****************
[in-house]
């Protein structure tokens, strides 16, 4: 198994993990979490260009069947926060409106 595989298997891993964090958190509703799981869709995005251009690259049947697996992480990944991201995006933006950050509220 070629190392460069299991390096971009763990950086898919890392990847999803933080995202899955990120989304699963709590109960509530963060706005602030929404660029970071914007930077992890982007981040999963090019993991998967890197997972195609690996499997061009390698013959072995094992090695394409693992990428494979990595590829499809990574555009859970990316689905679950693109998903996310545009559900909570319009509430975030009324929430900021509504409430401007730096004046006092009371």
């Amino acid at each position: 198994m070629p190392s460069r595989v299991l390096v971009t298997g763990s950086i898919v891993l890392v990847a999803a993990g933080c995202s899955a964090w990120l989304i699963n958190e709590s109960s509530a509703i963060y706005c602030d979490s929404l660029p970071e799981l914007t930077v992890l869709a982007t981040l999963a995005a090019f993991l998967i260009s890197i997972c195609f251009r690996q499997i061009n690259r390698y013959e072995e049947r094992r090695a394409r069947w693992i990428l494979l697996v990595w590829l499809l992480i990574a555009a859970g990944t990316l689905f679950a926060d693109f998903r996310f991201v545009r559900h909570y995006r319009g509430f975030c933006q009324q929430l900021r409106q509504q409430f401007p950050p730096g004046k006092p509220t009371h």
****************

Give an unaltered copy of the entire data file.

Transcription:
[in-house]
């Protein structure tokens, strides 16, 4: 198994993990979490260009069947926060409106 595989298997891993964090958190509703799981869709995005251009690259049947697996992480990944991201995006933006950050509220 070629190392460069299991390096971009763990950086898919890392990847999803933080995202899955990120989304699963709590109960509530963060706005602030929404660029970071914007930077992890982007981040999963090019993991998967890197997972195609690996499997061009390698013959072995094992090695394409693992990428494979990595590829499809990574555009859970990316689905679950693109998903996310545009559900909570319009509430975030009324929430900021509504409430401007730096004046006092009371």
């Amino acid at each position: 198994m070629p190392s460069r595989v299991l390096v971009t298997g763990s950086i898919v891993l890392v990847a999803a993990g933080c995202s899955a964090w990120l989304i699963n958190e709590s109960s509530a509703i963060y706005c602030d979490s929404l660029p970071e799981l914007t930077v992890l869709a982007t981040l999963a995005a090019f993991l998967i260009s890197i997972c195609f251009r690996q499997i061009n690259r390698y013959e072995e049947r094992r090695a394409r069947w693992i990428l494979l697996v990595w590829l499809l992480i990574a555009a859970g990944t990316l689905f679950a926060d693109f998903r996310f991201v545009r559900h909570y995006r319009g509430f975030c933006q009324q929430l900021r409106q509504q409430f401007p950050p730096g004046k006092p509220t009371h």